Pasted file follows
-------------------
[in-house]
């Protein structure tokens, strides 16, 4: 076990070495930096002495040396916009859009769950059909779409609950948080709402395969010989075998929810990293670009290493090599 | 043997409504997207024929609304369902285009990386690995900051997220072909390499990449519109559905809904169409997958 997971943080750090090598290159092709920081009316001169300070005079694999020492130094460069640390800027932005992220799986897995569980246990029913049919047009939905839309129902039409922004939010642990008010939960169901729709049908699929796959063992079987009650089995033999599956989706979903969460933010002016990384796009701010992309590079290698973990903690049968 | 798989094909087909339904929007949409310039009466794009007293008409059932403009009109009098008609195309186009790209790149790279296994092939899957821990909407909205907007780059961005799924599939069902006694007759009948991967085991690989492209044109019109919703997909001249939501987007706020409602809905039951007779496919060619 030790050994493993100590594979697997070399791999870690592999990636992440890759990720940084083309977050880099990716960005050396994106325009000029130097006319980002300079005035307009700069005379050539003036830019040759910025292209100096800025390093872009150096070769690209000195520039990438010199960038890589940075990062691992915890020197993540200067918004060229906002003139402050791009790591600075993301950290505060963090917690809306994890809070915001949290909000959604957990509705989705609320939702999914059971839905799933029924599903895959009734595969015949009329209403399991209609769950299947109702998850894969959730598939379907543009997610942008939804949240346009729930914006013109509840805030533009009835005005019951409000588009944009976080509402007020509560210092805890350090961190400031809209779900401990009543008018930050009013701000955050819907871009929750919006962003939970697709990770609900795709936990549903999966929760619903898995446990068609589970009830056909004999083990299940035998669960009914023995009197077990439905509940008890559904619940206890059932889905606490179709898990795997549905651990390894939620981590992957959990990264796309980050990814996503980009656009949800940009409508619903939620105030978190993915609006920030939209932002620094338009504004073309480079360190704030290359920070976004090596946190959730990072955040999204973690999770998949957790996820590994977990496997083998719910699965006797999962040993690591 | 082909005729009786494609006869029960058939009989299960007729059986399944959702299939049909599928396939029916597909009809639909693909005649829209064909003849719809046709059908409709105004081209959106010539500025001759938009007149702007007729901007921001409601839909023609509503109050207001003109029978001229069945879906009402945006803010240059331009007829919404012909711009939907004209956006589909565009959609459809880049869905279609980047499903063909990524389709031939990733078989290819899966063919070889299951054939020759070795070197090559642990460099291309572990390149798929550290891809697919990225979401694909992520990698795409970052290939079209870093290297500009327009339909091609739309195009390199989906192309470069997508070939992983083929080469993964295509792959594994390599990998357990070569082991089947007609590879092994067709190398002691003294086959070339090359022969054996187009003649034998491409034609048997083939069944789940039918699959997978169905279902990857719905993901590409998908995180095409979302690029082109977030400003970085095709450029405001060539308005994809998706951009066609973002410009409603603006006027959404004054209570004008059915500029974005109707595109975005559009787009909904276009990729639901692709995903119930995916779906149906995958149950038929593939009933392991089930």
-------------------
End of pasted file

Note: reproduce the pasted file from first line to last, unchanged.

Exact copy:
[in-house]
């Protein structure tokens, strides 16, 4: 076990070495930096002495040396916009859009769950059909779409609950948080709402395969010989075998929810990293670009290493090599 | 043997409504997207024929609304369902285009990386690995900051997220072909390499990449519109559905809904169409997958 997971943080750090090598290159092709920081009316001169300070005079694999020492130094460069640390800027932005992220799986897995569980246990029913049919047009939905839309129902039409922004939010642990008010939960169901729709049908699929796959063992079987009650089995033999599956989706979903969460933010002016990384796009701010992309590079290698973990903690049968 | 798989094909087909339904929007949409310039009466794009007293008409059932403009009109009098008609195309186009790209790149790279296994092939899957821990909407909205907007780059961005799924599939069902006694007759009948991967085991690989492209044109019109919703997909001249939501987007706020409602809905039951007779496919060619 030790050994493993100590594979697997070399791999870690592999990636992440890759990720940084083309977050880099990716960005050396994106325009000029130097006319980002300079005035307009700069005379050539003036830019040759910025292209100096800025390093872009150096070769690209000195520039990438010199960038890589940075990062691992915890020197993540200067918004060229906002003139402050791009790591600075993301950290505060963090917690809306994890809070915001949290909000959604957990509705989705609320939702999914059971839905799933029924599903895959009734595969015949009329209403399991209609769950299947109702998850894969959730598939379907543009997610942008939804949240346009729930914006013109509840805030533009009835005005019951409000588009944009976080509402007020509560210092805890350090961190400031809209779900401990009543008018930050009013701000955050819907871009929750919006962003939970697709990770609900795709936990549903999966929760619903898995446990068609589970009830056909004999083990299940035998669960009914023995009197077990439905509940008890559904619940206890059932889905606490179709898990795997549905651990390894939620981590992957959990990264796309980050990814996503980009656009949800940009409508619903939620105030978190993915609006920030939209932002620094338009504004073309480079360190704030290359920070976004090596946190959730990072955040999204973690999770998949957790996820590994977990496997083998719910699965006797999962040993690591 | 082909005729009786494609006869029960058939009989299960007729059986399944959702299939049909599928396939029916597909009809639909693909005649829209064909003849719809046709059908409709105004081209959106010539500025001759938009007149702007007729901007921001409601839909023609509503109050207001003109029978001229069945879906009402945006803010240059331009007829919404012909711009939907004209956006589909565009959609459809880049869905279609980047499903063909990524389709031939990733078989290819899966063919070889299951054939020759070795070197090559642990460099291309572990390149798929550290891809697919990225979401694909992520990698795409970052290939079209870093290297500009327009339909091609739309195009390199989906192309470069997508070939992983083929080469993964295509792959594994390599990998357990070569082991089947007609590879092994067709190398002691003294086959070339090359022969054996187009003649034998491409034609048997083939069944789940039918699959997978169905279902990857719905993901590409998908995180095409979302690029082109977030400003970085095709450029405001060539308005994809998706951009066609973002410009409603603006006027959404004054209570004008059915500029974005109707595109975005559009787009909904276009990729639901692709995903119930995916779906149906995958149950038929593939009933392991089930």